Some of the ones grouped with the others aren’t even really Giallos, such as Short Night Of Glass Dolls. When I saw it, I pointed out that it had the most Giallo-y title of all time, thus I was a bit disappointed to see that it barely qualified as one. You wouldn’t even need a whole hand to count off the number of kills, and (spoilers!) there’s not even really a killer per se, just a group of old folks who seek to extend their lives with the blood of younger lads and lasses. Also, the thing that really kicks the thriller plot off (the hero’s girlfriend disappearing) doesn’t occur until past the half hour mark, by which point you’re probably going to be wondering how this is even a horror movie. It’s not too bad, and there’s a great B plot in the present day (there are two timelines) in which our drugged/paralyzed hero is presumed to be dead and watches as he is about to be autopsied, but if you want a full blown horror thriller, this is not the place to look.

As for the others, luckily for me I haven’t seen them yet! I have a couple of new ones to enjoy, and I plan to start with The Black Belly of the Tarantula, from director Paulo Cavara. It came highly recommended from my pal Simon Barrett, and the plot description gives me no reason to disagree with him – it concerns a killer who paralyzes his victims with wasp poison so they can experience every minute of their death. Morbid, yes, but it’s a 1970s Italian film, which means there will undoubtedly be some inappropriate humor and out of nowhere plot reveals (for the all time greatest one of those, definitely watch New York Ripper – not a great movie, but with the granddaddy of batshit out of nowhere killer motives, and again, the killer has the voice of Donald Duck).

Now, I have no idea how Netflix chooses what they offer up to stream, but I have to assume that popularity plays into it somehow. As I would love to have a new one to watch every week, I am urging you all to check some or all of these out, so that they can see it’s worth the time to stock more. As of this writing I only have 23 Giallo entries on HMAD – one of the lowest genre tallies for the entire site (which has around 1800 reviews). To compare, I have 45 entries for movies in which the hero’s car breaks down in the first 10 minutes and kicks off the rest of the plot. That’s not even a genre, that’s a generic plot contrivance! These numbers should be reversed!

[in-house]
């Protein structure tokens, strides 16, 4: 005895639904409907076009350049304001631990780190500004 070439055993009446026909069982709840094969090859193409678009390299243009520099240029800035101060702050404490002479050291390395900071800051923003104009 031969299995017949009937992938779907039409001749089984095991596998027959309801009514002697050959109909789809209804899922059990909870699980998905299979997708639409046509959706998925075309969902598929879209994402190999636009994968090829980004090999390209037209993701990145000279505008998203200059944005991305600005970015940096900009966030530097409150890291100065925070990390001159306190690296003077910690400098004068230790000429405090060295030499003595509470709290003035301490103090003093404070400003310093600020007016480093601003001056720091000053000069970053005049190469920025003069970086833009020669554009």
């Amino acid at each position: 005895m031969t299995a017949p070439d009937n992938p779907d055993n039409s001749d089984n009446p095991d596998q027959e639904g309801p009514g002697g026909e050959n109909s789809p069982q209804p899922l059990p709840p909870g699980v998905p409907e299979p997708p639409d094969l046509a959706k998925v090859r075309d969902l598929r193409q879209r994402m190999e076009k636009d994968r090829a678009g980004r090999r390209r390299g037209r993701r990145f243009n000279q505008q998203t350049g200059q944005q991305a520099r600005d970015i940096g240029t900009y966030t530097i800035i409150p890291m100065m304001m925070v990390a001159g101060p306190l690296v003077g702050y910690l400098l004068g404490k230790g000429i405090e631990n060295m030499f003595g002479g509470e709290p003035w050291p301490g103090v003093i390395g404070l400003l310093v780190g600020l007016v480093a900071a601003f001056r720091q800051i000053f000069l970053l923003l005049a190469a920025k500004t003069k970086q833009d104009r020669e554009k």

I know I’m pretty vocal in my reviews and on twitter about Netflix and other streaming ways of watching movies (over physical media), but my fear isn’t of the technology itself, it’s that folks are going to start accepting this as the “way we watch movies”, the way VHS was in the 80s and 90s and DVD was in the 00s. And I think we have a long way to go, especially on Netflix where they frequently offer cropped versions of the films and almost never provide any language options (all of these, I should note, are dubbed). I also occasionally find censored/re-edited versions of the films (note - like Deep Red!), which is inexcusable. Netflix seems to be leaning toward phasing out their physical disc availability all together, something that truly scares me if they are going to be offering sub-par versions of the films people are paying to see. But I can’t deny that the streaming service is a useful tool for me, with the “need” to find a new horror movie to watch every day - however, if it’s here to stay, then they better make it worth my while with a healthy selection of films presented in the best possible manner.